The main ceremonies of the day take place on Tynwald Hill, known in the Manx language as Cronk-y-Keeillown, or the Hill of the Church of John, in the village of St John's. This mound is said to include soil from all 17 of the Island's parishes. The mound, approximately 12 feet (3.7 metres) in height, includes four circular platforms, which are of successively decreasing size, thereby giving Tynwald Hill a somewhat conical shape.
The ceremony of proclaiming laws on Tynwald Hill is traceable to the Norse practice of making public proclamations from mounds: Iceland, for example, once used the Lögberg (Law-Rock or Law-Hill) for the same purpose. The origins of the man-made Tynwald Hill are unclear, but it existed by the end of the 14th century. It was used in 1393 for the inauguration of Sir William le Scrope, and again in 1408 for the inauguration of Sir John Stanley, as Lords of Mann. Its first recorded use for the promulgation of laws dates to 24 June 1417, when Sir John Stanley presided.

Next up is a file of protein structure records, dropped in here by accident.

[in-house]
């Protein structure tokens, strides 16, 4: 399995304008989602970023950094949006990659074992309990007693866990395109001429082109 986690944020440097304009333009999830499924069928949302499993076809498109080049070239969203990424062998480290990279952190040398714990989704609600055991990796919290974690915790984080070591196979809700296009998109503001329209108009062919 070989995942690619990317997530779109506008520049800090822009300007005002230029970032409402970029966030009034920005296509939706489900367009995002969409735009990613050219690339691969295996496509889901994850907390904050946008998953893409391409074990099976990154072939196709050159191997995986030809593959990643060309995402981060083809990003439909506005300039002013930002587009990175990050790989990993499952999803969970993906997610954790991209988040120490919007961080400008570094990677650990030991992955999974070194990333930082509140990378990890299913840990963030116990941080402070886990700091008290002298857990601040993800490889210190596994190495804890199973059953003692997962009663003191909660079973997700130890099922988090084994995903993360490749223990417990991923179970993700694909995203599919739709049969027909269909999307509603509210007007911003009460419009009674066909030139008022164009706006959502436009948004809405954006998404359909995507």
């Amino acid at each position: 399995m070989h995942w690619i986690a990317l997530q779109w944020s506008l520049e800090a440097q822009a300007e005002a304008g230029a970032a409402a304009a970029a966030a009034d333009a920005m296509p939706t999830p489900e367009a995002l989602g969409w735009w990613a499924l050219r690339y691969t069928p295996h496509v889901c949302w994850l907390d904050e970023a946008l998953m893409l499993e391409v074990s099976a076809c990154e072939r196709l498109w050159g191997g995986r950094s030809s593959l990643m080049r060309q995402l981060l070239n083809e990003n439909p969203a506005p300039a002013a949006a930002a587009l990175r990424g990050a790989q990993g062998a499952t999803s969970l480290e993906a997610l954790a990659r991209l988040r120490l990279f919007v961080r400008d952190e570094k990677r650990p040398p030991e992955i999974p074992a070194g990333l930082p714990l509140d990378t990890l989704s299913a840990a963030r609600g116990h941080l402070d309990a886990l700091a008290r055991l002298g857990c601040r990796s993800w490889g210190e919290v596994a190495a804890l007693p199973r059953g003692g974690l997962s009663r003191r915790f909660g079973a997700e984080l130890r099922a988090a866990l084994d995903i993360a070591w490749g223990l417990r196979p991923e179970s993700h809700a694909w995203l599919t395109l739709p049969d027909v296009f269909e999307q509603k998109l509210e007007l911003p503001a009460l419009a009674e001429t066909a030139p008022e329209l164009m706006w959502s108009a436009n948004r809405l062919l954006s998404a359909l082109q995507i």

The Lieutenant Governor, together with the Sword-Bearer and the officers and members of the Legislative Council, occupy the highest level of the Hill; officers and members of the House of Keys occupy the next level. Other officials are accommodated on the lower levels and at the foot of the mound. A tent covers the top platform. The flag of the Isle of Man flies from the flagpole except when the British Sovereign presides, when the Royal Standard flies.